Hannu Sairanen, D. Sc.
Although the word metrology means measurement science, there is much more behind it than just science. In many cases, people who perform measurements follow best practices without even thinking about it. For example, they instinctively know that measuring the outside temperature in direct sunlight will not give an accurate result.
A metrologist may realize International System of Units (SI) (create SI units into reality), calibrate measurement instruments, evaluate the reliability of measurements by determining the measurement uncertainty, or carry out research that enables improved measurement performance.
Traceability chain of calibrations
A typical link between the world of metrology and the world of industry is described in the figure below. The SI is realized by National Metrology Institutes (NMIs) and they calibrate the reference measurement instruments of the accredited laboratories. Industrial reference instruments are then calibrated by accredited calibration laboratories before they are used to calibrate industrial instruments.
The length of this “chain of calibrations” varies as some industries calibrate instruments directly at an NMI while others may use several intermediaries. The rule of thumb is that the longer the traceability chain, the greater the measurement uncertainty. Greater measurement uncertainty means less-reliable measurements and therefore increased inaccuracy.
Measurement uncertainty, meaning the reliability of a measured value, is affected by several factors. It is often thought, wrongly, that calibration uncertainty alone affects measurement accuracy. However, there are always other sources of uncertainty as well, and recognizing them is probably the most challenging task that metrologists have to deal with. Once the sources are identified, calculating the combined uncertainty for a measurement is a simple case of mathematics.
The greatest source of uncertainty in industrial processes or environmental measurements (e.g. pressure, temperature, humidity, flow) is typically related to sampling errors caused by the positioning of the measurement instrument – i.e. the representativity of the measurement. If the measured environment does not represent the targeted environment this results in a significant error. For example, if a gas sample is taken from a gas line the temperature of the gas may increase or decrease, making the relative humidity of the sample different from the relative humidity in the targeted gas line. Similar errors can be caused by temperature gradients inside a climatic chamber.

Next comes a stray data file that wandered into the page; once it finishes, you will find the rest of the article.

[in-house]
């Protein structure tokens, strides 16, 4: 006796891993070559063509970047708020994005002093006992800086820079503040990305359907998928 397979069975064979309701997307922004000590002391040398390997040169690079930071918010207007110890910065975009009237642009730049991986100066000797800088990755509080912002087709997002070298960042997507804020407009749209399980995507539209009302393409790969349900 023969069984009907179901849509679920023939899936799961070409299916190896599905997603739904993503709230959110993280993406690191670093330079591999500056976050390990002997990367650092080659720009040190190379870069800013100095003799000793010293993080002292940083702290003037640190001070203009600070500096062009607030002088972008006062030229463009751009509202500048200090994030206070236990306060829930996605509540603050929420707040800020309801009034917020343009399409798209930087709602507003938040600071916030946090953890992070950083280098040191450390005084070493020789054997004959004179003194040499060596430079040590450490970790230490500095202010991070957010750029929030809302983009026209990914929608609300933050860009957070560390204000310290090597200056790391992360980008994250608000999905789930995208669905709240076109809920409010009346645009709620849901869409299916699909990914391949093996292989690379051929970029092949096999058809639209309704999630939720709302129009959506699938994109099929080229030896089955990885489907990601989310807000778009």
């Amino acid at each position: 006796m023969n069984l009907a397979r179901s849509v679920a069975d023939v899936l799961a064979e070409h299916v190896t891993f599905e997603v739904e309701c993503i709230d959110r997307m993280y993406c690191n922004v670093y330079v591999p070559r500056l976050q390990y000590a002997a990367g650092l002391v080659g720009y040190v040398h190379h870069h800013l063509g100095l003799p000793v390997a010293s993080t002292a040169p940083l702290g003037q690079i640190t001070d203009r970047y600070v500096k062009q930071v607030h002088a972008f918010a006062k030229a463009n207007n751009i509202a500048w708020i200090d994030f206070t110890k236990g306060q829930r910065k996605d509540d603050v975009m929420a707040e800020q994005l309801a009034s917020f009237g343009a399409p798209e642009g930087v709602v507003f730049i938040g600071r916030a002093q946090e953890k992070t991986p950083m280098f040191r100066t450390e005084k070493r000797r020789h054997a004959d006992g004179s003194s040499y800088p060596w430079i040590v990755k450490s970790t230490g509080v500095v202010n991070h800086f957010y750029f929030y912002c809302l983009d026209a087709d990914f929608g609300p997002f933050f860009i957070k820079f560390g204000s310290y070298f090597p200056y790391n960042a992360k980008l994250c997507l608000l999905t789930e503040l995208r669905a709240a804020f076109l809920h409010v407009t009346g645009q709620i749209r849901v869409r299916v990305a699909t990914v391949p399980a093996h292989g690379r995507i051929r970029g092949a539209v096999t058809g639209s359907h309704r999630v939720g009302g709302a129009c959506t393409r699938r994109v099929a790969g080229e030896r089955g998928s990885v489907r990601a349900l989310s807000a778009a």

Measurement technology vs. metrology
Does buying the best or most complex measurement instrument available mean you no longer have to worry about metrology? The answer is a firm no. There is always some degree of uncertainty regardless of the instrument you are using – even the best technologies have weaknesses that could ruin the measurement performance if uncertainty isn’t taken into account. Understanding the sources of uncertainty is the key as this will enable more reliable measurements, better measurement values, and most likely also some slight improvements in the measurement set-up such as instrument positioning or type.
In industry, metrology provides tools to understand and characterize the measurement instrument being used and the measurement location. For example, a humidity sensor is typically delivered with a calibration certificate that only indicates calibration corrections at room temperature – meaning the corrections in actual measurement environments may not be accounted for and may even be misleading or useless. Pressure sensors on the other hand are typically dependent on temperature, and without proven data on temperature dependency the specified temperature correction may be insufficient.
Metrology at Vaisala
Vaisala recognized the importance of metrology a long time ago; our customers rely on us to provide high-quality measurement instruments and technologies backed by the latest metrology know-how. Our ISO 17025 accredited Measurement Standards Laboratory helps to minimize the measurement uncertainty of Vaisala products and ensure the continuous development of our in-house testing capability. Vaisala provides SI traceable calibrations, in which the sources of uncertainty are taken into account according to the GUM (Guide to the expression of uncertainty in measurement). Similarly, the uncertainties are determined across Vaisala covering from manufacturing to R&D and from a single measurement instrument to complex test stations. By maintaining and developing test environments both on the factory side and in R&D along with the detailed uncertainty analysis we ensure better and more reliable measurements now and in the future.
Hannu Sairanen works as a scientist at Vaisala, specializing in humidity measurement and applications as well as humidity metrology. He has over 10 years of experience in humidity metrology, humidity measurements, and humidity-dependent processes, with many scientific articles and several presentations to his name. He holds a doctorate from Aalto University in Finland, with a major in applied thermodynamics.
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